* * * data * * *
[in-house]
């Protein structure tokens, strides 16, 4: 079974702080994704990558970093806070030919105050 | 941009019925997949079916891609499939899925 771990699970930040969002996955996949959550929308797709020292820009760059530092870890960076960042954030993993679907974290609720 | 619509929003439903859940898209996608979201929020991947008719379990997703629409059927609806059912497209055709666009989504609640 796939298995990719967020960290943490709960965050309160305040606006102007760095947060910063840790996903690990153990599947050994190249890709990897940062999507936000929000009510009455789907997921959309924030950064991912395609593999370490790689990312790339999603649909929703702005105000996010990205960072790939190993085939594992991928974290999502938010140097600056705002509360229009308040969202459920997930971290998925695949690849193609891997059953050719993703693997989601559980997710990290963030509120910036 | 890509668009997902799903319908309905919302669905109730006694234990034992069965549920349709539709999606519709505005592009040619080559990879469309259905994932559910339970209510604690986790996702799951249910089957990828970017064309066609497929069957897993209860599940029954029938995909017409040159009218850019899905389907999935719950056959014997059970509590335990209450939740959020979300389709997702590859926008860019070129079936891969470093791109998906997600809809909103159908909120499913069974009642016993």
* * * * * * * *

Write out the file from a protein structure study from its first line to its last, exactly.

[in-house]
């Protein structure tokens, strides 16, 4: 079974702080994704990558970093806070030919105050 | 941009019925997949079916891609499939899925 771990699970930040969002996955996949959550929308797709020292820009760059530092870890960076960042954030993993679907974290609720 | 619509929003439903859940898209996608979201929020991947008719379990997703629409059927609806059912497209055709666009989504609640 796939298995990719967020960290943490709960965050309160305040606006102007760095947060910063840790996903690990153990599947050994190249890709990897940062999507936000929000009510009455789907997921959309924030950064991912395609593999370490790689990312790339999603649909929703702005105000996010990205960072790939190993085939594992991928974290999502938010140097600056705002509360229009308040969202459920997930971290998925695949690849193609891997059953050719993703693997989601559980997710990290963030509120910036 | 890509668009997902799903319908309905919302669905109730006694234990034992069965549920349709539709999606519709505005592009040619080559990879469309259905994932559910339970209510604690986790996702799951249910089957990828970017064309066609497929069957897993209860599940029954029938995909017409040159009218850019899905389907999935719950056959014997059970509590335990209450939740959020979300389709997702590859926008860019070129079936891969470093791109998906997600809809909103159908909120499913069974009642016993």